Q. Daycare Provider Passed Away: This is so awkward, I'm finding it hard to actually write. We found out this weekend that our daycare provider passed away. Since my husband was planning to quit his job in the fall when one of our large debts would be paid off, he has instead decided to put his notice in now since finding good, affordable care in our area requires months of advance searching. Here is the awkward part. We have a large deposit, plus a week's advance pay, with the provider who has passed, and money is about to get extremely tight. Since this was home care, how long should we wait, and how do we ask her husband for a refund? We loved their family dearly and I wish we could afford to just leave it alone, but we really can't. Please let me know how to proceed in this awful situation.

A: You write a note about what she meant. You bring a casserole. You attend her funeral. Then wait about three weeks and mail him a letter saying you would give anything not to be having to write this, but you know he must be closing up the business and unfortunately you need your deposit and advance payment returned. Enclose the paperwork to make it easier for him. And reiterate how much his wife meant to all of you.

Q. Lying to a Dying Woman: My mother has a terminal illness and does not have much time left. She said it is her final wish to have an elaborate Buddhist funeral after she dies. I gave her a noncommittal answer but she continues to press this point. This is something that is significantly meaningful for her, yet I see it as a complete waste of money. We had a huge ritualistic funeral for my father (mainly for my mother's benefit) and all of us siblings still feel resentful for spending so much money that could have gone towards the living (my daughter's college fund, for instance). Will it be a terrible thing to do to tell my mother what she wants to hear, and have a more modest funeral after she passes? I believe it's entirely possible to say a respectful goodbye without all the Buddhist rituals that she wants.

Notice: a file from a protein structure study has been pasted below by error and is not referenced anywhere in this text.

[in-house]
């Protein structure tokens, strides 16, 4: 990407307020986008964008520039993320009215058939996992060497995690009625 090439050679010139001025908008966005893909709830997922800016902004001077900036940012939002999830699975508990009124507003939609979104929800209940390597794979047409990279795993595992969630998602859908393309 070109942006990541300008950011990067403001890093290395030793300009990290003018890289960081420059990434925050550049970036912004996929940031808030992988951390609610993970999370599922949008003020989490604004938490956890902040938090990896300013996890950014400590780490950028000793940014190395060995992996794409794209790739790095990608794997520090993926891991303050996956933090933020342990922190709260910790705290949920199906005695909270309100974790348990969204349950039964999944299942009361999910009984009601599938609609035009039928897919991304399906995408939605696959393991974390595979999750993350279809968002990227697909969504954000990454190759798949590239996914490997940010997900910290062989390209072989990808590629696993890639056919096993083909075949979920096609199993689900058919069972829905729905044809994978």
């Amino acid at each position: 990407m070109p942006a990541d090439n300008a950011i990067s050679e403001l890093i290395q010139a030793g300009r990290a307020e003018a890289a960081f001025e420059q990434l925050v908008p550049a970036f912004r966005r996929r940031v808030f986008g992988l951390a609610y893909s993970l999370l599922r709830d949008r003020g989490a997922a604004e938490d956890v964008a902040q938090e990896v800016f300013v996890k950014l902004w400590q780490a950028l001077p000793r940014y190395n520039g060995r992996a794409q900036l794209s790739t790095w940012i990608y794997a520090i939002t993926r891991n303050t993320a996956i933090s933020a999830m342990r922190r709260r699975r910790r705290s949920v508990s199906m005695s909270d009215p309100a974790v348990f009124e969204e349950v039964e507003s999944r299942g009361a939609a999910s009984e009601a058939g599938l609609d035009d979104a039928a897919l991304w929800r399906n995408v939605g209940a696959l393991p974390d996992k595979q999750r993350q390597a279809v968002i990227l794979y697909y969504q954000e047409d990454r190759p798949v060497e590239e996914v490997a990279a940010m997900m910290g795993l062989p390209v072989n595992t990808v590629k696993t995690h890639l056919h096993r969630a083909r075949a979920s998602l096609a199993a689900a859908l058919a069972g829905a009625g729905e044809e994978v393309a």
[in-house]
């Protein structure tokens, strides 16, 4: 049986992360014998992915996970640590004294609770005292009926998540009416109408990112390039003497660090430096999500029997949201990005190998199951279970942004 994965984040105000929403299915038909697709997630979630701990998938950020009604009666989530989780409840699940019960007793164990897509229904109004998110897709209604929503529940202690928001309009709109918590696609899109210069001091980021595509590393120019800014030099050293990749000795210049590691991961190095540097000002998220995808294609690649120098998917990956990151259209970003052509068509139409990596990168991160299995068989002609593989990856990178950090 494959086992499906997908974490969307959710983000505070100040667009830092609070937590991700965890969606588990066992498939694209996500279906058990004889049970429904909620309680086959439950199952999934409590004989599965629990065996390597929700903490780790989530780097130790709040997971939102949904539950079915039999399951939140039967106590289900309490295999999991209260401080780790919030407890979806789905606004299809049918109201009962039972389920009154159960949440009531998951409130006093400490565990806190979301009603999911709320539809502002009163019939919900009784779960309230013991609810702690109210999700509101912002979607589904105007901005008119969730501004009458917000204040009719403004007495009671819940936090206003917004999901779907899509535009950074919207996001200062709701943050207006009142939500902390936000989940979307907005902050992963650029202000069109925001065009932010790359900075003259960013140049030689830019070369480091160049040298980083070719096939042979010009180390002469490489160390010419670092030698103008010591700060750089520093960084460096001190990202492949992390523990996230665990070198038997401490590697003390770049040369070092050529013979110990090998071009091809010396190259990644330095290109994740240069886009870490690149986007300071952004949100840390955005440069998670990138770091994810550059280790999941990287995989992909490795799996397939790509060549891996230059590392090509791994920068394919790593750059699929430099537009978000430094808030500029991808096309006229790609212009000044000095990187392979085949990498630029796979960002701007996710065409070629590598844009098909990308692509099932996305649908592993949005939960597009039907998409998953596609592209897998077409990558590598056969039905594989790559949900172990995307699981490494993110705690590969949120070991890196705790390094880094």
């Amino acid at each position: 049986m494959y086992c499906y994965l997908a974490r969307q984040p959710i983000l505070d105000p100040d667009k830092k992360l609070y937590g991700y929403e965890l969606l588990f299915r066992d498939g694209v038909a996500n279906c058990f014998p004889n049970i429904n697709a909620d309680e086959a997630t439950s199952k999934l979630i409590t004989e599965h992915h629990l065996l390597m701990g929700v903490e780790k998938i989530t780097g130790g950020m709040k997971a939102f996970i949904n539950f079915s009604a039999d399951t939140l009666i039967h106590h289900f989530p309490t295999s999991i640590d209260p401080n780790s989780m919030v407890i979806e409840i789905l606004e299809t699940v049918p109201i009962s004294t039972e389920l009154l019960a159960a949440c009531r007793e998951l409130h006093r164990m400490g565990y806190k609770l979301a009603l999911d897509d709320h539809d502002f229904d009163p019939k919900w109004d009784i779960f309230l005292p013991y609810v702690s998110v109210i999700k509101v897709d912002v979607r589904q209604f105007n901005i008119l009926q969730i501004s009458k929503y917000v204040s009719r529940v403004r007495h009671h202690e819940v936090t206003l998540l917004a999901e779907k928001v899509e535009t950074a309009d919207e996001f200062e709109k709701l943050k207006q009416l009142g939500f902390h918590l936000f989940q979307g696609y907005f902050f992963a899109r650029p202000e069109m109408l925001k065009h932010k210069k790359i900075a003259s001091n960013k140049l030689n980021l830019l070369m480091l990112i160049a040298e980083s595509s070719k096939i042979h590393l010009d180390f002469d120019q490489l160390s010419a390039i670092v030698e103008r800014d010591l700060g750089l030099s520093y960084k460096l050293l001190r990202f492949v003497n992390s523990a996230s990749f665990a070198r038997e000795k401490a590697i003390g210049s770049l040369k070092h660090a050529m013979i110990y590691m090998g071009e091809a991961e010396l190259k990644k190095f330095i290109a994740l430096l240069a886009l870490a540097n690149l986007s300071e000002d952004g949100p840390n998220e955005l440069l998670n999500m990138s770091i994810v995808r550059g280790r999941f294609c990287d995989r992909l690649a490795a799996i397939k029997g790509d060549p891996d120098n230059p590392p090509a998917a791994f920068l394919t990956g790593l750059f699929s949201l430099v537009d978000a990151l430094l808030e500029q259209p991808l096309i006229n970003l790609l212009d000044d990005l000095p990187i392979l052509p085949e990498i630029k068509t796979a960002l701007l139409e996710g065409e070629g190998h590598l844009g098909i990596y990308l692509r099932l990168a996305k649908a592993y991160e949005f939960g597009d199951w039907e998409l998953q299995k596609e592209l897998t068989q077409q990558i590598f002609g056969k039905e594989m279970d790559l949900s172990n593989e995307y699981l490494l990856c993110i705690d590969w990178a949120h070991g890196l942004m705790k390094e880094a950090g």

A: A sad theme is emerging in this chat. Many people get satisfaction from planning their own funeral. But when you plan something designed to make your loved ones miserable and broke, there seems to be a lack of recognition that you actually won't be there to enjoy the production.

However, terminally ill people need to get cut a lot of slack. Could you possibly say to your mother, "We want to honor you the way you want and will do our very best." Then when the time comes, honor her in the way you can afford.

Q. Crazy Cat Mom: My mom has six cats and does not give them proper veterinary care. This weekend my fiance and I stopped by several times to pet-sit for her and are very concerned about one cat in particular who is nearly bald and just sat in her litter box crying. Apparently she has been bald for quite some time and my mom believes that this is because she "got one flea bite and just went crazy pulling her hair out." I do know that my mom has been trying to get rid of the fleas with at-home methods and baths, but these do not seem to be working so we brought over some of our cat's heavy duty flea and tick medicine, though we still feel that she needs to be checked out by a professional or given up for adoption. We've looked up several low-cost veterinary clinics and shelters that she could bring the cat to— or we could even do it—but aren't sure how to present this to her as she gets very nasty when she feels she is being criticized. Do you have any advice for how we can get through to her before it's too late? We're stuck between trying to talk to her or sending an email listing all of the resources we found.

A : Your mother may get nasty, but you can't let her outbursts get in the way of helping suffering animals. I hope the cats she has are spayed and neutered, or else your crazy cat mother is on the way to becoming a crazy cat hoarder. The cat you saw is in a medical crisis, so you should feel free to scoop it out of the litter box and get it the care it needs. Please monitor the situation with the animals. In the worst case, you may have to call animal control to have the pets she can't care for taken away.

Emily Yoffe: Thanks, everyone, and sorry for what were some technical glitches that interrupted the chat. (And I apologize for the mental glitch that had me misread who the friend was in the depressed teen letter.) Have a good July 4th and talk to you Tuesday July 5th.